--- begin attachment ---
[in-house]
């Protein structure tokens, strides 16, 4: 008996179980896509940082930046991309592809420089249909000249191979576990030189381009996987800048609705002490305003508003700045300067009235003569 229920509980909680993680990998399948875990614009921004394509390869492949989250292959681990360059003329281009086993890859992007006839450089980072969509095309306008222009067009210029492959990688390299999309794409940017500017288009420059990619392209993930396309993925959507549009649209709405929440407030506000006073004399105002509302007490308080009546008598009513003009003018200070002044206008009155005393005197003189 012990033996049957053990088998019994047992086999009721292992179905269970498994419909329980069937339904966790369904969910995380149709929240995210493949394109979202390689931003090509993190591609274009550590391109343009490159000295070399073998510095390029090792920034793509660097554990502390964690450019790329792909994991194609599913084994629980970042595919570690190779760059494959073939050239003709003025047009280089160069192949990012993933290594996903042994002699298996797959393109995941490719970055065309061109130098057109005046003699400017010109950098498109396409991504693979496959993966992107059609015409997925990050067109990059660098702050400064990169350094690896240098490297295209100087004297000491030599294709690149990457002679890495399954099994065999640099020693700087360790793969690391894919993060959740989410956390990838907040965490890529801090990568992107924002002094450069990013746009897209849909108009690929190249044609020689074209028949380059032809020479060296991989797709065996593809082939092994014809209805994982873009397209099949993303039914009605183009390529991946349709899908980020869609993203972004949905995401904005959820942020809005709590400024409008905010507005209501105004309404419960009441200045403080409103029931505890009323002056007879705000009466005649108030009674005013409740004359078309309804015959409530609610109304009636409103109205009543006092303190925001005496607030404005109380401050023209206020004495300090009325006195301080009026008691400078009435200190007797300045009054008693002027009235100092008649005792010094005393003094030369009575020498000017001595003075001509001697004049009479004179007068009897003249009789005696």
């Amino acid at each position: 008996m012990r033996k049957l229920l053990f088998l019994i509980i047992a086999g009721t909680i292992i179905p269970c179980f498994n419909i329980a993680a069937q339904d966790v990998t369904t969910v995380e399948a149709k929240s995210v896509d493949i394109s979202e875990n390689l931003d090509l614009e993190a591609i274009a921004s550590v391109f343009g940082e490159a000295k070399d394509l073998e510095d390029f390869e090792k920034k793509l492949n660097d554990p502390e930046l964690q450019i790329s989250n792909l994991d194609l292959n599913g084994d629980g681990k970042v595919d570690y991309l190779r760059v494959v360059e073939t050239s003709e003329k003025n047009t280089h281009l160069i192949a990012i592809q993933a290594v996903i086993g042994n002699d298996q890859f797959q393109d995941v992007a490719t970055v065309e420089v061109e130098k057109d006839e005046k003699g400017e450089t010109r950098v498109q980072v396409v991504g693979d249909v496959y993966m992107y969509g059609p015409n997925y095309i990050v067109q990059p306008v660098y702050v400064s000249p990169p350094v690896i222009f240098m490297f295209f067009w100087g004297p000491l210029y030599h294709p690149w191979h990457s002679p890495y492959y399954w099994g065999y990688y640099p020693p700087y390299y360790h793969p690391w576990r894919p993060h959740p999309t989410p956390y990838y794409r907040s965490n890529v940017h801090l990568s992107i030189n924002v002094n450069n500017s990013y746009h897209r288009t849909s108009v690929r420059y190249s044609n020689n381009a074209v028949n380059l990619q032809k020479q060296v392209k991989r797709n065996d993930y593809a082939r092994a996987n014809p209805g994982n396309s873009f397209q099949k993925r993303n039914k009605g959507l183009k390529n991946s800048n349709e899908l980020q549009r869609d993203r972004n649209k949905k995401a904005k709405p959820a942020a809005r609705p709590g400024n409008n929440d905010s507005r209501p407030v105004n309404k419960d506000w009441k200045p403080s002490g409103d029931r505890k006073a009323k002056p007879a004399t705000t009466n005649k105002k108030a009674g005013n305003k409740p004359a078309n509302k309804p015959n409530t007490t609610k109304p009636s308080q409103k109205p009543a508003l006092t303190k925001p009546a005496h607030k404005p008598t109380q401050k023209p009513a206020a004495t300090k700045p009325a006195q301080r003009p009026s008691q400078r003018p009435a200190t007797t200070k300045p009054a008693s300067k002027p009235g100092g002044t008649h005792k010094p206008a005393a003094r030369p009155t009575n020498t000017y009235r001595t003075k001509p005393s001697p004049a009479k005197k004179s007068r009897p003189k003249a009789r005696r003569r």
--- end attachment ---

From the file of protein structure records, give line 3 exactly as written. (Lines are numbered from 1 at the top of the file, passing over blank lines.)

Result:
């Amino acid at each position: 008996m012990r033996k049957l229920l053990f088998l019994i509980i047992a086999g009721t909680i292992i179905p269970c179980f498994n419909i329980a993680a069937q339904d966790v990998t369904t969910v995380e399948a149709k929240s995210v896509d493949i394109s979202e875990n390689l931003d090509l614009e993190a591609i274009a921004s550590v391109f343009g940082e490159a000295k070399d394509l073998e510095d390029f390869e090792k920034k793509l492949n660097d554990p502390e930046l964690q450019i790329s989250n792909l994991d194609l292959n599913g084994d629980g681990k970042v595919d570690y991309l190779r760059v494959v360059e073939t050239s003709e003329k003025n047009t280089h281009l160069i192949a990012i592809q993933a290594v996903i086993g042994n002699d298996q890859f797959q393109d995941v992007a490719t970055v065309e420089v061109e130098k057109d006839e005046k003699g400017e450089t010109r950098v498109q980072v396409v991504g693979d249909v496959y993966m992107y969509g059609p015409n997925y095309i990050v067109q990059p306008v660098y702050v400064s000249p990169p350094v690896i222009f240098m490297f295209f067009w100087g004297p000491l210029y030599h294709p690149w191979h990457s002679p890495y492959y399954w099994g065999y990688y640099p020693p700087y390299y360790h793969p690391w576990r894919p993060h959740p999309t989410p956390y990838y794409r907040s965490n890529v940017h801090l990568s992107i030189n924002v002094n450069n500017s990013y746009h897209r288009t849909s108009v690929r420059y190249s044609n020689n381009a074209v028949n380059l990619q032809k020479q060296v392209k991989r797709n065996d993930y593809a082939r092994a996987n014809p209805g994982n396309s873009f397209q099949k993925r993303n039914k009605g959507l183009k390529n991946s800048n349709e899908l980020q549009r869609d993203r972004n649209k949905k995401a904005k709405p959820a942020a809005r609705p709590g400024n409008n929440d905010s507005r209501p407030v105004n309404k419960d506000w009441k200045p403080s002490g409103d029931r505890k006073a009323k002056p007879a004399t705000t009466n005649k105002k108030a009674g005013n305003k409740p004359a078309n509302k309804p015959n409530t007490t609610k109304p009636s308080q409103k109205p009543a508003l006092t303190k925001p009546a005496h607030k404005p008598t109380q401050k023209p009513a206020a004495t300090k700045p009325a006195q301080r003009p009026s008691q400078r003018p009435a200190t007797t200070k300045p009054a008693s300067k002027p009235g100092g002044t008649h005792k010094p206008a005393a003094r030369p009155t009575n020498t000017y009235r001595t003075k001509p005393s001697p004049a009479k005197k004179s007068r009897p003189k003249a009789r005696r003569r």